Sermon Series “Be Not Afraid”
“Be Not Afraid,” has sunk deep within me; I sing this hymn often in these hard, uncertain days. In the next three weeks, we’ll sing it and discuss it at our Sunday worship services. The chorus is:
Be not afraid,
The lyrics are not Christian pablum. There is no glib reassurance that God specially protects me or you. Neither is there a promise of “easy chair Christianity,” with my feet up and me reclining comfortably. If you know the Biblical passages from which the words are drawn or listen with care to the verses of the hymn, you’d never make that mistake. Instead, this hymn invites us to a “rest” and fearlessness that come only if we reject the “conventional wisdom” of America, and follow instead the alternative, subversive “wisdom” of Jesus. It’s what I crave. What about you? For the full lyrics, click here. To participate in the contest to identify sources of the lyrics, check this out.
“Be Not Afraid” is written like Handel’s libretto in the Messiah, taking its lyrics from many different sections of the Bible and weaving them together with music to tell a powerful truth; 81 Bible verses come from 14 different book. For example, Handel takes one clause from the prophet Isaiah in the Old Testament, then later lines from Matthew, Luke and 1 Corinthians, in the New. Likewise, the 1970s hymn “Be not afraid” relies on central stories from all over the Bible.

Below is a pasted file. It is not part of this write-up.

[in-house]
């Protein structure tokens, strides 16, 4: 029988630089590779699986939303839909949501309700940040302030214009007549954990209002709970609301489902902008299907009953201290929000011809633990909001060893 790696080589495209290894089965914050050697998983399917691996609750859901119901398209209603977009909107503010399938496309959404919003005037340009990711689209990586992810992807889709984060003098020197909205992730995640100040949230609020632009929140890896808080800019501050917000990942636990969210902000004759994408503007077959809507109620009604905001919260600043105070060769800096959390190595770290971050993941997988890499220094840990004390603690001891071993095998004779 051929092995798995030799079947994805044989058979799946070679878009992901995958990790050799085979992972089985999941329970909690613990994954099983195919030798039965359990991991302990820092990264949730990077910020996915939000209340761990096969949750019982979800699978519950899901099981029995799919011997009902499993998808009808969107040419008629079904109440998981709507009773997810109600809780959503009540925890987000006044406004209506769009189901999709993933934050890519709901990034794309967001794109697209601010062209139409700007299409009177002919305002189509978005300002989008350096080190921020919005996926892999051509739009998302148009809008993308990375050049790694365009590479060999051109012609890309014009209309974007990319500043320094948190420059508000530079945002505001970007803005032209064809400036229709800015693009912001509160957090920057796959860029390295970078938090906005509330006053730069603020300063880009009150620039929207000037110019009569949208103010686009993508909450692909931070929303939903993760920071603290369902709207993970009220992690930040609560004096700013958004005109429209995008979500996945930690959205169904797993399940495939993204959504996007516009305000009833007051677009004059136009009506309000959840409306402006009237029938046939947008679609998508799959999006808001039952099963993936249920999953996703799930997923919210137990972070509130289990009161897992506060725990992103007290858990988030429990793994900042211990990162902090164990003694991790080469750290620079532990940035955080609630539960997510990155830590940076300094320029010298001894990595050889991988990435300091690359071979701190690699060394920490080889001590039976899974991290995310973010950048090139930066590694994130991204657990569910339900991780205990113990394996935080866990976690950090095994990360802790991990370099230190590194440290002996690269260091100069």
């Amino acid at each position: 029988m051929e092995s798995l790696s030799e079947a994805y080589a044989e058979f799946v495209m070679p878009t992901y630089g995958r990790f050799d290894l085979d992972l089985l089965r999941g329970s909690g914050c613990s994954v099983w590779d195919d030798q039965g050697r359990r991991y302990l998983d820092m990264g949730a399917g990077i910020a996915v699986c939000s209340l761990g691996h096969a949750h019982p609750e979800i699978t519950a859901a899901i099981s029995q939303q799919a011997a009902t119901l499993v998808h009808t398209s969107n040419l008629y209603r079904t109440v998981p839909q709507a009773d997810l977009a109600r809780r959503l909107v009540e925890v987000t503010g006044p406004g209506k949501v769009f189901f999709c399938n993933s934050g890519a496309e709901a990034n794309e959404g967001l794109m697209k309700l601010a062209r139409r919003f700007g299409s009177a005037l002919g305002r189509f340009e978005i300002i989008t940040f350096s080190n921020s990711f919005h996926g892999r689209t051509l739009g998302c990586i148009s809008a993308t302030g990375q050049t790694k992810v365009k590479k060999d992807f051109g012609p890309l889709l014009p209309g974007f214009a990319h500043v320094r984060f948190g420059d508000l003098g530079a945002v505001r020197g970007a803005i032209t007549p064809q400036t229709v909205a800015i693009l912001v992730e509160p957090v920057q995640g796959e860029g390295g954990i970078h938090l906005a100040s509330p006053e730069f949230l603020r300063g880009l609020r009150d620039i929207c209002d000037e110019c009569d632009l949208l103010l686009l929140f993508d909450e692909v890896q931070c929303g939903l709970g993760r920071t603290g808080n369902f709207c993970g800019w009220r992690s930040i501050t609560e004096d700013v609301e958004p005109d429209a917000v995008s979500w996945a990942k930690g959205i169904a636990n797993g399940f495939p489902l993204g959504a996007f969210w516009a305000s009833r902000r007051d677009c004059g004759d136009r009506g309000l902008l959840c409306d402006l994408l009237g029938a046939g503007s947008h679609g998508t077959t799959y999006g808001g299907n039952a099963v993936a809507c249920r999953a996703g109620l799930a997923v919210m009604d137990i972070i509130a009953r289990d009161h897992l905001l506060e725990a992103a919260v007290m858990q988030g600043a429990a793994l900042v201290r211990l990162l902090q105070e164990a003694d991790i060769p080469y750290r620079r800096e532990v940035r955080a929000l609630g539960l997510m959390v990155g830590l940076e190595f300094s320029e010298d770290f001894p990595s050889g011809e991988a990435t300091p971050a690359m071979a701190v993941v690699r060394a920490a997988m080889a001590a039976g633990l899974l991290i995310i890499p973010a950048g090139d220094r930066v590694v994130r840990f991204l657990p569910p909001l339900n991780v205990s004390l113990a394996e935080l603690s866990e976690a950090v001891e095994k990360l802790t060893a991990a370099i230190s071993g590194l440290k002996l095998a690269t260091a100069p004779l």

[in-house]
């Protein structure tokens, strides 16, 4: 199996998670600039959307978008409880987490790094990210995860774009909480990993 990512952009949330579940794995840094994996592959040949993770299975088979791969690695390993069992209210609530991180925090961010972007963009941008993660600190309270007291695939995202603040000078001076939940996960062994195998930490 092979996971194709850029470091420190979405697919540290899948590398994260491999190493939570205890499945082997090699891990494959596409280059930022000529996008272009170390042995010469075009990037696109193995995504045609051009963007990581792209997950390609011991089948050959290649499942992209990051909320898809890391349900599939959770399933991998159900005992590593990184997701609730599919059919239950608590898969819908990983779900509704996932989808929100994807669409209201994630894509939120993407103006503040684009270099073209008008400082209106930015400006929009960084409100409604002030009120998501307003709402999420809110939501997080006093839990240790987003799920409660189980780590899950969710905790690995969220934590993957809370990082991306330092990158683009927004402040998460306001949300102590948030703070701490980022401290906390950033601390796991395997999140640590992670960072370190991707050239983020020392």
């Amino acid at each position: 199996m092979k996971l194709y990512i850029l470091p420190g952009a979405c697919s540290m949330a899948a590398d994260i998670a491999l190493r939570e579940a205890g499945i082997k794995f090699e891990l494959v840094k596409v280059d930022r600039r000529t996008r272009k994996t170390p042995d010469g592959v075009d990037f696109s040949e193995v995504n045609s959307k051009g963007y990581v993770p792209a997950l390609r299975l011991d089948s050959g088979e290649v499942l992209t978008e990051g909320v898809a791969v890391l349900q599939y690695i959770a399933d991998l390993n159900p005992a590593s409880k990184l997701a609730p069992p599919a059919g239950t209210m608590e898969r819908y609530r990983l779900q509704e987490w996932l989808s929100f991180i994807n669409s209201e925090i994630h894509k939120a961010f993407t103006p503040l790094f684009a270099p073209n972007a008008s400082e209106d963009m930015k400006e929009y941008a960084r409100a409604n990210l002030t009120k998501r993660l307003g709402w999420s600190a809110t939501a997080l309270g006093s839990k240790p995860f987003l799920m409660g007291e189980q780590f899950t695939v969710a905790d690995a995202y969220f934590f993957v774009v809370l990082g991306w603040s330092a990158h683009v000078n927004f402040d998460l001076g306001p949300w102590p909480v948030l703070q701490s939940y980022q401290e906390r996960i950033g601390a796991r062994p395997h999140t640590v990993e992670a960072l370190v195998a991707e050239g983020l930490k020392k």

How many sources can you find for each clause of “Be not afraid”? For example, “Be not afraid,” is the most used clause in the whole Bible – found from Old to New Testaments- because it’s what we humans most need to hear. Abraham, Moses, David, Mary, and Paul all hear, “Do not be afraid.”
“I go before you always,” is a phrase Jesus says to Mary in the Book of Matthew, after his resurrection (tell my friends I’ll go before them to Galilee); and in his final moments before the ascension (“I am with you always” ). It’s also said by God during the Exodus, when the pillar of cloud and of fire leads the people to the promised land.
“Come follow me,” is the great invitation Jesus makes early in his ministry – “Follow me, and I’ll help you fish for people,” but sheep also follow their shepherd in the 23rd psalm.
“I will give you rest” echoes from that psalm, and from the scripture we read this week, in Matthew, that begins, “Come to me, all you that are weary and are carrying heavy burdens, and I will give you rest.” But it continues with the thought of wearing a yoke! “Take my yoke upon you, and learn from me; for I am gentle and humble in heart, and you will find rest for your souls. For my yoke is easy, and my burden is light.”
Can you identify the source of different lines of the verses?
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Messages from King's Chapel's Ministers
The Reverend Joy Fallon
Minister for Education & Membership
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